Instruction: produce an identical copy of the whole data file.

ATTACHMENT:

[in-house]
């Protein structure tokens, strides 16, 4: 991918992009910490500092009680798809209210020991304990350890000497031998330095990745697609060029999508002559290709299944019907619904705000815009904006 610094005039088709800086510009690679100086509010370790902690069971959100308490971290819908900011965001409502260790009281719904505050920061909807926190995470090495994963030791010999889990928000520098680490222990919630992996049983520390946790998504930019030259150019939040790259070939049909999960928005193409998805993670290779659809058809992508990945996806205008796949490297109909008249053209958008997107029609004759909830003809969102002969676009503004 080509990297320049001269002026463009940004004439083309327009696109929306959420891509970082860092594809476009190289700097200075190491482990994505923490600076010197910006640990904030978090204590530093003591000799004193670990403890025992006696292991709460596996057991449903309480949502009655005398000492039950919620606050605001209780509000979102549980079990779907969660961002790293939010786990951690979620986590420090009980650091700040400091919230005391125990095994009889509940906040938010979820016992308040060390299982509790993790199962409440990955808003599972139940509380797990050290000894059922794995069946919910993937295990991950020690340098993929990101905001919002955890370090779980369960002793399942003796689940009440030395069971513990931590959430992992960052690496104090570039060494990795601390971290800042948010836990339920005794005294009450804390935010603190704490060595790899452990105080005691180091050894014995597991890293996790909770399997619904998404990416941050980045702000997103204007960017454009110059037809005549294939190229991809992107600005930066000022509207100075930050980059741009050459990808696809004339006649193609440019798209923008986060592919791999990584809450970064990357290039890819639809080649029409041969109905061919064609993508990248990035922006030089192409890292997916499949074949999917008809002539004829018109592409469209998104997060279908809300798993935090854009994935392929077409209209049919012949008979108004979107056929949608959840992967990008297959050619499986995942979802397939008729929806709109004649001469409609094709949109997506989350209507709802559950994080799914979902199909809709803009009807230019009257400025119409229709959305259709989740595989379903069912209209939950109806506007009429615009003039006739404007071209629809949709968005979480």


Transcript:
[in-house]
């Protein structure tokens, strides 16, 4: 991918992009910490500092009680798809209210020991304990350890000497031998330095990745697609060029999508002559290709299944019907619904705000815009904006 610094005039088709800086510009690679100086509010370790902690069971959100308490971290819908900011965001409502260790009281719904505050920061909807926190995470090495994963030791010999889990928000520098680490222990919630992996049983520390946790998504930019030259150019939040790259070939049909999960928005193409998805993670290779659809058809992508990945996806205008796949490297109909008249053209958008997107029609004759909830003809969102002969676009503004 080509990297320049001269002026463009940004004439083309327009696109929306959420891509970082860092594809476009190289700097200075190491482990994505923490600076010197910006640990904030978090204590530093003591000799004193670990403890025992006696292991709460596996057991449903309480949502009655005398000492039950919620606050605001209780509000979102549980079990779907969660961002790293939010786990951690979620986590420090009980650091700040400091919230005391125990095994009889509940906040938010979820016992308040060390299982509790993790199962409440990955808003599972139940509380797990050290000894059922794995069946919910993937295990991950020690340098993929990101905001919002955890370090779980369960002793399942003796689940009440030395069971513990931590959430992992960052690496104090570039060494990795601390971290800042948010836990339920005794005294009450804390935010603190704490060595790899452990105080005691180091050894014995597991890293996790909770399997619904998404990416941050980045702000997103204007960017454009110059037809005549294939190229991809992107600005930066000022509207100075930050980059741009050459990808696809004339006649193609440019798209923008986060592919791999990584809450970064990357290039890819639809080649029409041969109905061919064609993508990248990035922006030089192409890292997916499949074949999917008809002539004829018109592409469209998104997060279908809300798993935090854009994935392929077409209209049919012949008979108004979107056929949608959840992967990008297959050619499986995942979802397939008729929806709109004649001469409609094709949109997506989350209507709802559950994080799914979902199909809709803009009807230019009257400025119409229709959305259709989740595989379903069912209209939950109806506007009429615009003039006739404007071209629809949709968005979480």